Happy Dog Expert: Help A Dog With Grief
Written by Chris Pachel, published on April 07, 2023
When a pet dies, the entire family grieves, and that will often include your other pets. Dogs can grieve too, though not always in the ways we expect. It's important to recognise what your pup might be struggling with and to help them through the grieving process.
Grief is a response to the perceived or anticipated loss of someone or something that we have formed a bond of affection with. We can't ask our dogs how they're feeling after a beloved pet dies, but we can observe their behaviour and look for specific emotional states.
However, it's important to not project our own emotions onto our surviving pets. We need to be mindful to not practice anthropomorphism, which is when we attribute human characteristics to non-humans. More importantly, we should not make our observations exclusively through a human lens, known as anthropocentrism.
Instead, we need to observe and respond objectively. We also need to have empathy for the surviving dog's subjective experience. Just as in humans, dogs will experience and show grief in very different ways. A dog's grief is affected by their unique perception of their attachment to the other pet, as well as their coping strategies.
The loss may also affect the routine and lifestyle in the household, which could create sadness or confusion. For example, the death of a pet may change the way humans play or interact with their surviving dog or reduce their desire to take their surviving dog on walks.
We can't predict how our dog will grieve, but we can respond appropriately to what we observe. Sometimes a dog that had a strong bond with the lost pet may have a very brief grief response. Other times, there may be two pets that didn't seem to like each other very much, but your surviving dog seems particularly sad. Everyone navigates grief differently.
So, what should you look out for? Grief in dogs can manifest in a variety of ways. You may notice a loss of appetite or changes in eating patterns, signs of depression or social withdrawal, decreased activity, changes in social interaction with other family or household members, an increase in clinginess or seeking out of social interaction, or avoidance of interaction or physical contact.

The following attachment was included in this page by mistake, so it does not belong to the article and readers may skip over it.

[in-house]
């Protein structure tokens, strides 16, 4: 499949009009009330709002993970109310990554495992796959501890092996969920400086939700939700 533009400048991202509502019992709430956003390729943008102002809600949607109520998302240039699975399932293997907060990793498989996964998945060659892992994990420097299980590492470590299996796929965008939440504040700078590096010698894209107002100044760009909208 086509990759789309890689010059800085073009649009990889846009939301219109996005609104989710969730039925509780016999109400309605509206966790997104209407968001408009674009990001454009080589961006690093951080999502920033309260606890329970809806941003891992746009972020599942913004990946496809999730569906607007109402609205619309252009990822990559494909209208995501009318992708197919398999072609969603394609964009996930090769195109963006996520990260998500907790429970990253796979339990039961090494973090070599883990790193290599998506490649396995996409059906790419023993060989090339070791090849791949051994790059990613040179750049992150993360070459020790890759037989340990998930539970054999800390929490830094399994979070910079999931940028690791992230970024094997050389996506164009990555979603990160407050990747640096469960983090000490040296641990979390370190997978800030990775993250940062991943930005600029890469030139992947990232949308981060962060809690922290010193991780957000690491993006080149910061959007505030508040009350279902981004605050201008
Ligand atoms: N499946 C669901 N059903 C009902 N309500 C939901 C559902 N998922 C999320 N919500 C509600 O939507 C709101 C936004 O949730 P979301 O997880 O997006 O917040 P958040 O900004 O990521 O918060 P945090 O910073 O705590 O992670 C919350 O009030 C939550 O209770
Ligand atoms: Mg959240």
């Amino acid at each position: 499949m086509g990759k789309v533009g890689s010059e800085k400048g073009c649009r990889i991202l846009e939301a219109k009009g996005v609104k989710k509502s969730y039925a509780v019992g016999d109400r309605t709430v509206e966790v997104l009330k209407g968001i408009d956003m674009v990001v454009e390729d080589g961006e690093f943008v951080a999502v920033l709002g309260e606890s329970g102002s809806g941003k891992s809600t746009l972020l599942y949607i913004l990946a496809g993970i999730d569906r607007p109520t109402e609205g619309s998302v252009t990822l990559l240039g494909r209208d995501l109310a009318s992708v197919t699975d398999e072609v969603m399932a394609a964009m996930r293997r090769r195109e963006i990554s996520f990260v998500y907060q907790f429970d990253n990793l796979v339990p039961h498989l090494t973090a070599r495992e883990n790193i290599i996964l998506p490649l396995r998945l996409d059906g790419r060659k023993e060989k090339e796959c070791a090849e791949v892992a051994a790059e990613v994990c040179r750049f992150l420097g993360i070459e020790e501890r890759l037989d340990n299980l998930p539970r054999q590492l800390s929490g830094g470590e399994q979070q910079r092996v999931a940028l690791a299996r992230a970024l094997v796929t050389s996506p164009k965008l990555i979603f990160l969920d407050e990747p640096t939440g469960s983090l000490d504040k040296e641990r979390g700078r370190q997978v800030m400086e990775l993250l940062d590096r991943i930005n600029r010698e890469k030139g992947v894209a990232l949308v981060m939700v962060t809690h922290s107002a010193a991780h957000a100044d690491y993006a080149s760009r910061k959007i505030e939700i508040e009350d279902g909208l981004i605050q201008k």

Specific body language changes may include an overall down posture (tail tuck, crouched posture, ears back). This looks similar to how your dog shows fear or stress. Some signs of grief will appear to be behaviour issues, such as being more irritable or having trouble sleeping or waking up with their normal routine, but it could be the grief causing these problems.
How to Respond to Your Dog's Grief
It can be heartbreaking to watch your dog grieve especially while you are also sad but there are some positive ways you can support your pup. Here are a few things to keep in mind:
Give them time
Grief can be completely normal and doesn't necessarily need to be treated, as long as medical reasons for their behavioural changes have been ruled out.
Engage in more play time and attention
They may be missing out on playtime with the lost pet. Or, you may have unconsciously decreased your play time or walks because of your own sadness.
Go for walks at the same or similar time of day
It's important to keep a normal routine to maintain familiar cues and conditions.
Lean into enrichment
Try new activities that may be entertaining and mentally stimulating for the surviving pet. But, don't force the interaction if they're not that engaged.
Schedule time with familiar people or other animals
If your dog has favourite people outside the household, schedule some time with them. If your dog has other dog best friends or loves the dog park, make special trips. But remember that you cannot distract a dog from their grief, so don't try to force new relationships.
Watch for signs of separation anxiety
This is specific to the loss of the departed pet.
Watch for isolation distress
This may happen because your dog is truly alone in the house for the first time when the humans are away.
Be careful introducing a new pet
You can introduce a new pet when you're ready, but don't assume that just any dog or other pet will do. Your dog may not appreciate a newcomer to the home. Be prepared to introduce them slowly and address any issues. You may also have to halt adoption plans if your dog isn't ready.
Consult with a veterinary professional
If you have concerns about your dog's emotional health or are worried their emotional response is risking their health or safety, ask about the benefit of pheromones, supplements or medications. Using an ADAPTIL Calm Home Diffuser can help to support your dog and create a reassuring environment during this time of change.
We all grieve differently, including dogs. Watch for dog-specific signs of grief and you can help your pup through this process.
Following our expert tips will help to ensure your bond with your dog goes from strength to strength.
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